The technology, the Integrated Automated Fingerprint Identification System or IAFIS, enables Border Patrol agents to search fingerprint databases simultaneously using the Automated Biometric Identification System (IDENT) and the FBI fingerprint database. It provides rapid identification of individuals with outstanding criminal warrants by electronically comparing a live-scanned fingerprint with a nationwide database of biometrically indexed fingerprints.

In other incidents, Border Patrol agents of the Tucson Sector arrested two sexual predators. One of which was a United States Citizen, wanted for violent sex crimes. Border agents from the Douglas Station arrested Jose Rodriguez, a 29-year-old illegal alien from Mexico.

At the station, agents identified Rodriguez as having a criminal record in Denver, CO. He was arrested on November 30, 1998 for “Felony Sexual Assault on a Child.” Rodriguez plead guilty and was sentenced to three years incarceration. As a result of his conviction, he was subsequently ordered removed from the United States on February 18, 1999.

Rodriguez is currently in federal custody pending removal proceedings and prosecution. Also, agents from the Ajo Station encountered Jorge M. Sam, a 20-year-old United States citizen from Prescott, AZ during a vehicle stop.

Records checks through the Tucson Sector Communications Center, revealed that Sam had an outstanding warrant for his arrest issued by the US Marshals Service, as a sexually violent predator. The charges on the warrant were “Sexual Assault against a Child” and “Carnal Abuse of a Juvenile under the Age of 14 at Time of Assault.” Sam was arrested and turned over to the Pima County Sheriffs Office to await extradition.

The southern border of the US is a region particularly vulnerable to cross-border criminal organizations and enterprises and the violence associated with them. In recent years, US citizens in the region have witnessed an unprecedented surge in brutality by drug and human smuggling and trafficking organizations along the Southwest border.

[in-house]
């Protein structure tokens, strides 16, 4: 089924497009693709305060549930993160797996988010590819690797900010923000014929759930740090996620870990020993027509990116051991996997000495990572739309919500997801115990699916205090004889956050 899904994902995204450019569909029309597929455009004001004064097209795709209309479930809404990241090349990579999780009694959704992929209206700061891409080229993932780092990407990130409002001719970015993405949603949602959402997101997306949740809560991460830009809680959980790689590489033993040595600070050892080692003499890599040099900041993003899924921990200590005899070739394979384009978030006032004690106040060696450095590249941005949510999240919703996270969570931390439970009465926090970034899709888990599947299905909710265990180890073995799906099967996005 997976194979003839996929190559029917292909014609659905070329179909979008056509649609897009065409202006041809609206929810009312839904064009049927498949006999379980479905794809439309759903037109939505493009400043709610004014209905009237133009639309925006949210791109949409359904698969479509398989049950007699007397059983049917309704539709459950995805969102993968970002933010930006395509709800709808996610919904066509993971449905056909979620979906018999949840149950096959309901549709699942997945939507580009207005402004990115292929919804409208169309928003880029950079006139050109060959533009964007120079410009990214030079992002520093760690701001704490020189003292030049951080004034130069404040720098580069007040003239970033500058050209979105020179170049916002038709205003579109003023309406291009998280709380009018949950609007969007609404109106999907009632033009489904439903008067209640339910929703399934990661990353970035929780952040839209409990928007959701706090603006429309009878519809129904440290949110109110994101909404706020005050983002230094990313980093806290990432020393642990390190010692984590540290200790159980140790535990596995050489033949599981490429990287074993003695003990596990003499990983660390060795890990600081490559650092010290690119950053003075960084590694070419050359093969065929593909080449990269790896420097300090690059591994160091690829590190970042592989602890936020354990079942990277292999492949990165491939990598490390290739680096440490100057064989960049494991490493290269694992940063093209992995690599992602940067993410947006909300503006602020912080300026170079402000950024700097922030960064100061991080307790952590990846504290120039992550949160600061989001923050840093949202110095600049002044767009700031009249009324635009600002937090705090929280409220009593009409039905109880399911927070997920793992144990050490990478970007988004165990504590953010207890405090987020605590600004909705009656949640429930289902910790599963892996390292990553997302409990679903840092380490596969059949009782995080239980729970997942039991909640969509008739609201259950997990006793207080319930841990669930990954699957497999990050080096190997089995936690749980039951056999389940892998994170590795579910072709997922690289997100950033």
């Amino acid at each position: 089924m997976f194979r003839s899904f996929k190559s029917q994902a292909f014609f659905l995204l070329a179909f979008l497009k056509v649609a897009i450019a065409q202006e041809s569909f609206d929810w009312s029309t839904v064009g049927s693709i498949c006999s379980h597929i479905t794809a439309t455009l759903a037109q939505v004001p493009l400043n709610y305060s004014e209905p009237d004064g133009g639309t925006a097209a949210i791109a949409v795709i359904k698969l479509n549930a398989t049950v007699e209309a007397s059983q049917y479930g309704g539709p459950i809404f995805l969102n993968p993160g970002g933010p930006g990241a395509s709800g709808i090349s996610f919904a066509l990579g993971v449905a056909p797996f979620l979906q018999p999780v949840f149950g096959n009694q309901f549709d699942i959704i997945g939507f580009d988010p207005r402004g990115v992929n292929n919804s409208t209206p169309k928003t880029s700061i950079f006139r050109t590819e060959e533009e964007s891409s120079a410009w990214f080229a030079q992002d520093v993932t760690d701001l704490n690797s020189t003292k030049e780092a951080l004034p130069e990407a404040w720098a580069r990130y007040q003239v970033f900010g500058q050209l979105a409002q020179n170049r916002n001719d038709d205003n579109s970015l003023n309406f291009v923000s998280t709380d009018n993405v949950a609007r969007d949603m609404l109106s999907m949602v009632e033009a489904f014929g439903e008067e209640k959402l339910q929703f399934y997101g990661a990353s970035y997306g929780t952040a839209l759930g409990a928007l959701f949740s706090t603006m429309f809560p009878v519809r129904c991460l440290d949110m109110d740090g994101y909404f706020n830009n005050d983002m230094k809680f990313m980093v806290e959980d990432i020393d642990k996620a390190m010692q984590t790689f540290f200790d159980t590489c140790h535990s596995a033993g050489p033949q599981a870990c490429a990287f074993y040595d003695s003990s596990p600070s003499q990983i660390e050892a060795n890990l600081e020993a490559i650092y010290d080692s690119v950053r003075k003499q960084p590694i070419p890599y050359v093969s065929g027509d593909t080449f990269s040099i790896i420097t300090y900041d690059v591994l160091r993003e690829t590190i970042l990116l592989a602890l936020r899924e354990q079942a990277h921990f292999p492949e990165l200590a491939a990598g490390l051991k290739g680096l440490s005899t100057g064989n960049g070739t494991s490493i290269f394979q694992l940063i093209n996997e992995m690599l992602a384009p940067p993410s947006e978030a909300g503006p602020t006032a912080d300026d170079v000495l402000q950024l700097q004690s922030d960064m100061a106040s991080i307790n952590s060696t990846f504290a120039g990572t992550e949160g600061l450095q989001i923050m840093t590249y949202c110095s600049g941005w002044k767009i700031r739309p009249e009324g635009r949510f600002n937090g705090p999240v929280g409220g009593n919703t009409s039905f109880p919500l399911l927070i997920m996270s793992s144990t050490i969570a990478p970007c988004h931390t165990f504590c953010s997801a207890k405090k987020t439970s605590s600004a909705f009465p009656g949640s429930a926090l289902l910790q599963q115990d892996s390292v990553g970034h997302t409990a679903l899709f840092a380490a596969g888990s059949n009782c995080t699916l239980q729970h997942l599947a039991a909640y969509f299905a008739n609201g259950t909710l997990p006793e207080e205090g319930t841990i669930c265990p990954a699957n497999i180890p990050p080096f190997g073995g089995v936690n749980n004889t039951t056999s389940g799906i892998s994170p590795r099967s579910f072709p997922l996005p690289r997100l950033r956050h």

Sources: US Border Patrol, Department of Homeland Security, US Marshals Service, American Federation of Police and Concerned Citizens

Jim Kouri
Chief of Police Magazine (Contributing Editor)

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Biography - Jim Kouri

Jim Kouri, CPP is currently fifth vice-president of the National Association of Chiefs of Police. He's former chief at a New York City housing project in Washington Heights nicknamed "Crack City" by reporters covering the drug war in the 1980s. In addition, he served as director of public safety at a New Jersey university and director of security for a number of organizations. He's also served on the National Drug Task Force and trained police and security officers throughout the country. He writes for many police and crime magazines including Chief of Police, Police Times, The Narc Officer, Campus Law Enforcement Journal, and others. He's appeared as on-air commentator for over 100 TV and radio news and talk shows including Oprah, McLaughlin Report, CNN Headline News, MTV, Fox News, etc. His book Assume The Position is available at Amazon.Com, Booksamillion.com, and can be ordered at local bookstores. Kouri holds a bachelor of science in criminal justice and master of arts in public administration and he's a board certified protection professional.